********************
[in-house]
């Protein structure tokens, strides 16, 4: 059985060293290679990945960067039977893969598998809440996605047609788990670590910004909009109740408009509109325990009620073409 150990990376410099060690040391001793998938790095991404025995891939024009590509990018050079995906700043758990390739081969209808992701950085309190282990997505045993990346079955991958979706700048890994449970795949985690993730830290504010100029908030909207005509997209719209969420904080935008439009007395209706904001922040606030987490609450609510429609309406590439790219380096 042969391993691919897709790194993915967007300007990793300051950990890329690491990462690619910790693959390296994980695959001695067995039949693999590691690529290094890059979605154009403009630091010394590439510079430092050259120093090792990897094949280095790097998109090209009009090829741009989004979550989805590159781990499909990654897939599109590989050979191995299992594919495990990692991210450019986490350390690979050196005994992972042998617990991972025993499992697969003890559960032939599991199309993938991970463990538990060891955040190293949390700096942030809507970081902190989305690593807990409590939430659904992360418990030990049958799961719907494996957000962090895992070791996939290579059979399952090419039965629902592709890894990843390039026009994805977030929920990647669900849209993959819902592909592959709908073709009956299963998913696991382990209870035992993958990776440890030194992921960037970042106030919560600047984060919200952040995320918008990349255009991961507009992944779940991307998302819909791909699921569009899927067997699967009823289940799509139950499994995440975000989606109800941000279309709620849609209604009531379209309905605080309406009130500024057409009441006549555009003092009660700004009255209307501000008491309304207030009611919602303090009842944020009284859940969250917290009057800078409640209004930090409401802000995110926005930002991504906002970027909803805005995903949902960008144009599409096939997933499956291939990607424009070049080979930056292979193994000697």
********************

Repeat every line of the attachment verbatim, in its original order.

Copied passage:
[in-house]
């Protein structure tokens, strides 16, 4: 059985060293290679990945960067039977893969598998809440996605047609788990670590910004909009109740408009509109325990009620073409 150990990376410099060690040391001793998938790095991404025995891939024009590509990018050079995906700043758990390739081969209808992701950085309190282990997505045993990346079955991958979706700048890994449970795949985690993730830290504010100029908030909207005509997209719209969420904080935008439009007395209706904001922040606030987490609450609510429609309406590439790219380096 042969391993691919897709790194993915967007300007990793300051950990890329690491990462690619910790693959390296994980695959001695067995039949693999590691690529290094890059979605154009403009630091010394590439510079430092050259120093090792990897094949280095790097998109090209009009090829741009989004979550989805590159781990499909990654897939599109590989050979191995299992594919495990990692991210450019986490350390690979050196005994992972042998617990991972025993499992697969003890559960032939599991199309993938991970463990538990060891955040190293949390700096942030809507970081902190989305690593807990409590939430659904992360418990030990049958799961719907494996957000962090895992070791996939290579059979399952090419039965629902592709890894990843390039026009994805977030929920990647669900849209993959819902592909592959709908073709009956299963998913696991382990209870035992993958990776440890030194992921960037970042106030919560600047984060919200952040995320918008990349255009991961507009992944779940991307998302819909791909699921569009899927067997699967009823289940799509139950499994995440975000989606109800941000279309709620849609209604009531379209309905605080309406009130500024057409009441006549555009003092009660700004009255209307501000008491309304207030009611919602303090009842944020009284859940969250917290009057800078409640209004930090409401802000995110926005930002991504906002970027909803805005995903949902960008144009599409096939997933499956291939990607424009070049080979930056292979193994000697």